What Do Our Troops Eat?

Here's a hint: it's definitely not organic.

A sampling of the delicacies that await you inside an MRE. (Photo: Ashley Gilbertson/VII Network via Lens Culture)
Originally from Baltimore, Oliver lives and writes on a quiet, tree-lined street in Brooklyn.

When you're 7,000 miles away and serving your country, it's only natural to want a taste of home. Which is why, despite health concerns, it's hard not to be sympathetic to the troops who threw a fit over last year's fast-food ban on military bases.

"When we were getting ready for what you knew would be a dangerous operation, many of my men would make a point of going to Pizza Hut right before they left," said one captain. "When you think about it, that's quite significant psychologically."

Significant, perhaps, but not to the lean General McChrystal. Famous for his puritanical views on alcohol and ability to subsist on one meal a day, the fat-free general called for an end to the McDonalds, Burger Kings, and TGI Fridays that were plaguing his troops' waistlines, citing concern over the image they were projecting across Afghanistan.

“This is a warzone, not an amusement park,” wrote one of his commanding officers dutifully after the announcement.

Homesick soldiers will often wait up to an hour for their fast-food fix. (Photo: Rodrigo Abd/AP)

To the relief of the troops, however, with McChrystal's untimely resignation came a resurgence of fast food. In February, Pizza Hut made a comeback at Camp Phoenix on the edge of Kabul, with another teaming up with Burger King at nearby Bagram Air Field.

"[It's okay] for troops to be able to go and grab a burger or a piece of chicken or whatever," remarked General Petraeus' new NCO, Command Sgt. Maj. Marvin Hill. "I don't really think it's that bad."

Regardless of how you feel about Whoppers in wartime, the real gastronomical hardship begins the moment soldiers leave base. When hot food isn't available, all you have is your daily ration, or as the Army calls them, "Meals, Ready to Eat". Better known as MRE's, the rations were developed by the military in 1980 to replace their bland C-rations and have been the standard ever since.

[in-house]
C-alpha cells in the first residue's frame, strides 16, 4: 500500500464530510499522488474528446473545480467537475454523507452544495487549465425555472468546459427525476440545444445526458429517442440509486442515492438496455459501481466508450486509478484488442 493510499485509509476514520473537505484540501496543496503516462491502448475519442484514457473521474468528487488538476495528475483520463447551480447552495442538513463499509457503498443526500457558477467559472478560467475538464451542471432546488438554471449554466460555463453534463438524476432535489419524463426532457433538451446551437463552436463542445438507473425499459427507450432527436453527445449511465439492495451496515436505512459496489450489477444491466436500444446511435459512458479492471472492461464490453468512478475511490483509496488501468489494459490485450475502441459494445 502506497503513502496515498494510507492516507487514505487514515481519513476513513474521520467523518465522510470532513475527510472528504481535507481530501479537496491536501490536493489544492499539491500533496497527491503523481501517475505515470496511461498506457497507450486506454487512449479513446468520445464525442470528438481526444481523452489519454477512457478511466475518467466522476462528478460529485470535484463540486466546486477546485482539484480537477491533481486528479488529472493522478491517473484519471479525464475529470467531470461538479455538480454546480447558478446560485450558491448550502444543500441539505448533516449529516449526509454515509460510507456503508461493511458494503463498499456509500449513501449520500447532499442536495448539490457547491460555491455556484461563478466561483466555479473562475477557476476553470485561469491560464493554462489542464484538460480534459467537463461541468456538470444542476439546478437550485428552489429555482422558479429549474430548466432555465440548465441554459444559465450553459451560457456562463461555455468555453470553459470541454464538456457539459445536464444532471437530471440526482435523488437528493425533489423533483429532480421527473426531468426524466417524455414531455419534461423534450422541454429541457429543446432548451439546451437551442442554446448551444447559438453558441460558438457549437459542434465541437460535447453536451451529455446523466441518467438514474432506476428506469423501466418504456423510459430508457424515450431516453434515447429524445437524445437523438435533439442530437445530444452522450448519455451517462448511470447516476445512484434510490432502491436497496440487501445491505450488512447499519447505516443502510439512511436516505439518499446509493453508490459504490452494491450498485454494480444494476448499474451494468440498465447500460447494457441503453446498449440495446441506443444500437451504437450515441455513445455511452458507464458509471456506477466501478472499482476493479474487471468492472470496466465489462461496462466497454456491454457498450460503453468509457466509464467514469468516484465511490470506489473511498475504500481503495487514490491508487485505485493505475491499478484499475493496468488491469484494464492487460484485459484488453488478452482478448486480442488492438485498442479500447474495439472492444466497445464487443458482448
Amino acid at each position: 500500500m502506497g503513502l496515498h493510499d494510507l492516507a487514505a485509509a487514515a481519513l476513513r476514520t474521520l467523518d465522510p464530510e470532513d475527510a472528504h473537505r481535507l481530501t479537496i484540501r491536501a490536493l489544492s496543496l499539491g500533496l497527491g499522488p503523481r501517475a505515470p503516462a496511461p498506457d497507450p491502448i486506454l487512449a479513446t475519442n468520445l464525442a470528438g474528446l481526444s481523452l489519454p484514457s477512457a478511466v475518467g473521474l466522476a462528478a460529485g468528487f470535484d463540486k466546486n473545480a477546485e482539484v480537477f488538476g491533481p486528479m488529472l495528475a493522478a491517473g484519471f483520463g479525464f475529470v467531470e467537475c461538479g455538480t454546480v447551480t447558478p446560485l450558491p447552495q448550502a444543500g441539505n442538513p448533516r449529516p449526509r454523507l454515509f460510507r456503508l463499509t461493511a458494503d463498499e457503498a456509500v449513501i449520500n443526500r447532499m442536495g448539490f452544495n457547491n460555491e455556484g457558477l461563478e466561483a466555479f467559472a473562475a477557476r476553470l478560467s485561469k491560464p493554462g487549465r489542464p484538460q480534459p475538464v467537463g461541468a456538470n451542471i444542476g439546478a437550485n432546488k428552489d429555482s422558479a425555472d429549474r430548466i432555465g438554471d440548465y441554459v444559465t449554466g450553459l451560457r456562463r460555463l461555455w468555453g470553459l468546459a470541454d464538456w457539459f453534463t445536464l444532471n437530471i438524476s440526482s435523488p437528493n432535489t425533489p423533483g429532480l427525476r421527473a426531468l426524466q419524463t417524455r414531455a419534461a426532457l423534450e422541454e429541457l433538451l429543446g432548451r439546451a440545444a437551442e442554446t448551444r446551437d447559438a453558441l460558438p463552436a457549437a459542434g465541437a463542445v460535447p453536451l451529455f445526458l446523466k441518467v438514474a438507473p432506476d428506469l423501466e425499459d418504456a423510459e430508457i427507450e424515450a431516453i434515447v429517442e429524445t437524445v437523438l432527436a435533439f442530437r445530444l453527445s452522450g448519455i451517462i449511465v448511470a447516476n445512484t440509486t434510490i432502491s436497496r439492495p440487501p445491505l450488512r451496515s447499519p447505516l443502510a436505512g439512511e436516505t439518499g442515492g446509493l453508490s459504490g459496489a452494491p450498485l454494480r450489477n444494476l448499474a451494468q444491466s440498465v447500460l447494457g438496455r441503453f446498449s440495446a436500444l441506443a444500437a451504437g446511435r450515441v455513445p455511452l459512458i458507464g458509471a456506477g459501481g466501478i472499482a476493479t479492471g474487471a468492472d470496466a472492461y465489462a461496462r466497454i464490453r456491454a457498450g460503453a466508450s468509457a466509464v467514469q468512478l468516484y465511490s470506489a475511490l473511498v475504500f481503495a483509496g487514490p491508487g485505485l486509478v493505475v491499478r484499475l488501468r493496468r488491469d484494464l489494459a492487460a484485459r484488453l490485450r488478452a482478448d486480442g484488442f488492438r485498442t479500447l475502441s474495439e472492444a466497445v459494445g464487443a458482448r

The military's mouth-watering MRE packaging. (Photo: mreinfo.com)

According to the U.S. Army website, a typical MRE contains the following:

  • Entree (chili w/beans, spaghetti or beef stew, veggie burger in bbq sauce, chicken fajita tortilla, etc.)
  • Side dish (rice, corn, dried fruit, or mashed potatoes, etc.)
  • Crackers or bread
  • Spread - peanut butter, jelly, or cheese
  • Dessert - cookies or pound cakes, chocolate pudding
  • Candy - M&Ms, Skittles, or Tootsie Rolls
  • Beverages - Gatorade-like mixes, cocoa, dairy shakes, coffee, tea
  • Hot sauce or seasoning (only in select MREs)
  • Flameless Ration Heater to heat the entree
  • Accessories - spoon, matches, creamer, sugar, salt, chewing gum, toilet paper, etc.

So which of the 24 available entree options is best? According to Jason Bargas, a reporter for the Houston Press, it's the beef ravioli, which he said "had beefier 'meat' and richer, more savory sauce that its canned cousin that I loved as a kid."

Of course, civilian opinion has little sway with the military's daily ground pounders, many of whom call the meals by their preferred name: "Meals Rejected by Everyone Else."

"To look at them just makes me ill," said Air Force Maj. Carol Darby, 34, of Roseville, California. "I'll eat the crackers and peanut butter, but that's about as far as I'll go."

Don't be sad, soldier. You could be British. (Photo: Sgt Martin K Newton courtesy US Army)

But with each meal packing about 1,200 calories and designed to last for up to three and a half years in storage, they can be a lifeline for soldiers out in the field. Just don't touch the candy—according to military lore, the "Charms" are bad luck when ingested in any form. Said one poster on a military website, "The reason Marines hate charms candy is because... it brings on rain. If you dont believe me go camping during a drought, and eat charms. It is a guarentee [sic] that it will rain on you."

But take heart, soldiers—it could be worse. According to one British officer, the Americans have it good when it comes to their food.

"Whenever we saw American rations we would always try to steal or swap them," he said to Esquire. "They probably have the same number of calories as a British ration, but the American MREs are about three times the size. You get lots of extras, like you might get proper cookies or crisps. It would almost be kind of exciting, like opening a Christmas stocking."

The Brits lusting after another country's cuisine? Even in war, some things never change. But really, we shouldn't be too hard on military chefs. They're doing as important a service for their country as are the brave soldiers they're feeding, and as the saying goes, an army travels on its stomach. And sometimes that means you just can't have organics.

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